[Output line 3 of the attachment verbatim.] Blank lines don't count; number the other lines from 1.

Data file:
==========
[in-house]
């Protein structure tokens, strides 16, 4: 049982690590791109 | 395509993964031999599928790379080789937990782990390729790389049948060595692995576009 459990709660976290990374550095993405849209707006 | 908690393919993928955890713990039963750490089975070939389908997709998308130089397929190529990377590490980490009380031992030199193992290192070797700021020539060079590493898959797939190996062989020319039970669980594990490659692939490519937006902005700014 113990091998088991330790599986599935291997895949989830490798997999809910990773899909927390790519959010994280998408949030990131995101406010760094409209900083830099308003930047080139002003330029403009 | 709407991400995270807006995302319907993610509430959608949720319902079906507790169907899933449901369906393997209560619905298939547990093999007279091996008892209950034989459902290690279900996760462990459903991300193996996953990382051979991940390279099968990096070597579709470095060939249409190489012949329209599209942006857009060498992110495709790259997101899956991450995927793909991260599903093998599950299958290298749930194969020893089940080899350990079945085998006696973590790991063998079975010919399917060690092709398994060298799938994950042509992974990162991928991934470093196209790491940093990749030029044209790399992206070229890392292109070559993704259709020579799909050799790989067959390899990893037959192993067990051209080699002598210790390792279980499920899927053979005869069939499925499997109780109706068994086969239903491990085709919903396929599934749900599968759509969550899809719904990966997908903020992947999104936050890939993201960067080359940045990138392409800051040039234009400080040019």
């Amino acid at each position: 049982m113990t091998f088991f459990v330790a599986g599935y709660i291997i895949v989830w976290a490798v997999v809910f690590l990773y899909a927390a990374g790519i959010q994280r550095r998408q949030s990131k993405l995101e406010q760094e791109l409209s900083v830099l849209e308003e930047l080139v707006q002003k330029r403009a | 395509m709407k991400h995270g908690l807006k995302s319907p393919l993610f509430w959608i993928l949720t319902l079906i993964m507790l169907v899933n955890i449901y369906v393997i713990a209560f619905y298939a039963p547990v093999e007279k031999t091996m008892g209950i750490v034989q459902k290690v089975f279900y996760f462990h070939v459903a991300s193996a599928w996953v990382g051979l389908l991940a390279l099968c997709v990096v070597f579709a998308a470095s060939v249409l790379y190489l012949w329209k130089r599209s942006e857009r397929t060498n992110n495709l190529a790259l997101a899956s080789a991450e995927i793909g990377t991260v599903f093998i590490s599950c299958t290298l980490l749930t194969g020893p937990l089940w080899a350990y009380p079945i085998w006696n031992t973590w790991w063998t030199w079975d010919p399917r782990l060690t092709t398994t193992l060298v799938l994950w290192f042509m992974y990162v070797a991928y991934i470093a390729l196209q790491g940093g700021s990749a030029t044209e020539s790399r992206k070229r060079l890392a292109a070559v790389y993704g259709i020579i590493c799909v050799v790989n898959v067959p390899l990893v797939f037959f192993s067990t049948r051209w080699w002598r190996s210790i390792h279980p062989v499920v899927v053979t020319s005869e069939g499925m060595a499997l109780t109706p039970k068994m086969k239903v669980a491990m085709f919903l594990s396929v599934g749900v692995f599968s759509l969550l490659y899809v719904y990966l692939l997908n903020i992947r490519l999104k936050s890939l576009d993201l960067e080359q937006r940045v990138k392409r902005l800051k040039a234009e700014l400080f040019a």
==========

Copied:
């Amino acid at each position: 049982m113990t091998f088991f459990v330790a599986g599935y709660i291997i895949v989830w976290a490798v997999v809910f690590l990773y899909a927390a990374g790519i959010q994280r550095r998408q949030s990131k993405l995101e406010q760094e791109l409209s900083v830099l849209e308003e930047l080139v707006q002003k330029r403009a | 395509m709407k991400h995270g908690l807006k995302s319907p393919l993610f509430w959608i993928l949720t319902l079906i993964m507790l169907v899933n955890i449901y369906v393997i713990a209560f619905y298939a039963p547990v093999e007279k031999t091996m008892g209950i750490v034989q459902k290690v089975f279900y996760f462990h070939v459903a991300s193996a599928w996953v990382g051979l389908l991940a390279l099968c997709v990096v070597f579709a998308a470095s060939v249409l790379y190489l012949w329209k130089r599209s942006e857009r397929t060498n992110n495709l190529a790259l997101a899956s080789a991450e995927i793909g990377t991260v599903f093998i590490s599950c299958t290298l980490l749930t194969g020893p937990l089940w080899a350990y009380p079945i085998w006696n031992t973590w790991w063998t030199w079975d010919p399917r782990l060690t092709t398994t193992l060298v799938l994950w290192f042509m992974y990162v070797a991928y991934i470093a390729l196209q790491g940093g700021s990749a030029t044209e020539s790399r992206k070229r060079l890392a292109a070559v790389y993704g259709i020579i590493c799909v050799v790989n898959v067959p390899l990893v797939f037959f192993s067990t049948r051209w080699w002598r190996s210790i390792h279980p062989v499920v899927v053979t020319s005869e069939g499925m060595a499997l109780t109706p039970k068994m086969k239903v669980a491990m085709f919903l594990s396929v599934g749900v692995f599968s759509l969550l490659y899809v719904y990966l692939l997908n903020i992947r490519l999104k936050s890939l576009d993201l960067e080359q937006r940045v990138k392409r902005l800051k040039a234009e700014l400080f040019a």